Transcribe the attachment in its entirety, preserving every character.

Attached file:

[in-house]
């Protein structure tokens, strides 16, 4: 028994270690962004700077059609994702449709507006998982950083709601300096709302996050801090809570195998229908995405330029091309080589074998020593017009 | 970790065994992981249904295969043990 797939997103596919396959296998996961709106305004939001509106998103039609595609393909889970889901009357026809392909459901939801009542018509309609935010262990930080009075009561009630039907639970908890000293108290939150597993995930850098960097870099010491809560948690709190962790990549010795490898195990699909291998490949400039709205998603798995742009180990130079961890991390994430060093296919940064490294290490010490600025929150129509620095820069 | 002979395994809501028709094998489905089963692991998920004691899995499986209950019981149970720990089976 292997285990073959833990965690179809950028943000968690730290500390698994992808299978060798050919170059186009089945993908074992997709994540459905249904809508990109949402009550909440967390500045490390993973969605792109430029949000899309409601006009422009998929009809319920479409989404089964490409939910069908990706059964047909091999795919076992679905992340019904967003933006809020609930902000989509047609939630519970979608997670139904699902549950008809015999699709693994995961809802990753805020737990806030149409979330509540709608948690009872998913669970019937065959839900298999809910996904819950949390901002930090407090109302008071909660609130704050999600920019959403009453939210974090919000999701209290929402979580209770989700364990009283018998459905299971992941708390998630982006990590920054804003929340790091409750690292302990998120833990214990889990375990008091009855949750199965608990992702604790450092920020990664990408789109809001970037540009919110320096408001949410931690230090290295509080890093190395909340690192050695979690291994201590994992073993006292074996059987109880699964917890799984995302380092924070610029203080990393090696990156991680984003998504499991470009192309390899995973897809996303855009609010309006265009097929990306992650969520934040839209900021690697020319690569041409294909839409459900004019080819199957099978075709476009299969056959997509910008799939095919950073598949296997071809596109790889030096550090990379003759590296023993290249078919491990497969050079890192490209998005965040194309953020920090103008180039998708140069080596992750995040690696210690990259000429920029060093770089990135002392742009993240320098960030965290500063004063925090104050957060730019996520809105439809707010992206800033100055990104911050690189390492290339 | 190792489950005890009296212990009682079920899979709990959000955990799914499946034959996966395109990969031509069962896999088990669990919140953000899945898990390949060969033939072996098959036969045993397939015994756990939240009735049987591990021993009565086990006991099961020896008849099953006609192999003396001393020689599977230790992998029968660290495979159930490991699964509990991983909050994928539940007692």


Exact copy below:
[in-house]
């Protein structure tokens, strides 16, 4: 028994270690962004700077059609994702449709507006998982950083709601300096709302996050801090809570195998229908995405330029091309080589074998020593017009 | 970790065994992981249904295969043990 797939997103596919396959296998996961709106305004939001509106998103039609595609393909889970889901009357026809392909459901939801009542018509309609935010262990930080009075009561009630039907639970908890000293108290939150597993995930850098960097870099010491809560948690709190962790990549010795490898195990699909291998490949400039709205998603798995742009180990130079961890991390994430060093296919940064490294290490010490600025929150129509620095820069 | 002979395994809501028709094998489905089963692991998920004691899995499986209950019981149970720990089976 292997285990073959833990965690179809950028943000968690730290500390698994992808299978060798050919170059186009089945993908074992997709994540459905249904809508990109949402009550909440967390500045490390993973969605792109430029949000899309409601006009422009998929009809319920479409989404089964490409939910069908990706059964047909091999795919076992679905992340019904967003933006809020609930902000989509047609939630519970979608997670139904699902549950008809015999699709693994995961809802990753805020737990806030149409979330509540709608948690009872998913669970019937065959839900298999809910996904819950949390901002930090407090109302008071909660609130704050999600920019959403009453939210974090919000999701209290929402979580209770989700364990009283018998459905299971992941708390998630982006990590920054804003929340790091409750690292302990998120833990214990889990375990008091009855949750199965608990992702604790450092920020990664990408789109809001970037540009919110320096408001949410931690230090290295509080890093190395909340690192050695979690291994201590994992073993006292074996059987109880699964917890799984995302380092924070610029203080990393090696990156991680984003998504499991470009192309390899995973897809996303855009609010309006265009097929990306992650969520934040839209900021690697020319690569041409294909839409459900004019080819199957099978075709476009299969056959997509910008799939095919950073598949296997071809596109790889030096550090990379003759590296023993290249078919491990497969050079890192490209998005965040194309953020920090103008180039998708140069080596992750995040690696210690990259000429920029060093770089990135002392742009993240320098960030965290500063004063925090104050957060730019996520809105439809707010992206800033100055990104911050690189390492290339 | 190792489950005890009296212990009682079920899979709990959000955990799914499946034959996966395109990969031509069962896999088990669990919140953000899945898990390949060969033939072996098959036969045993397939015994756990939240009735049987591990021993009565086990006991099961020896008849099953006609192999003396001393020689599977230790992998029968660290495979159930490991699964509990991983909050994928539940007692």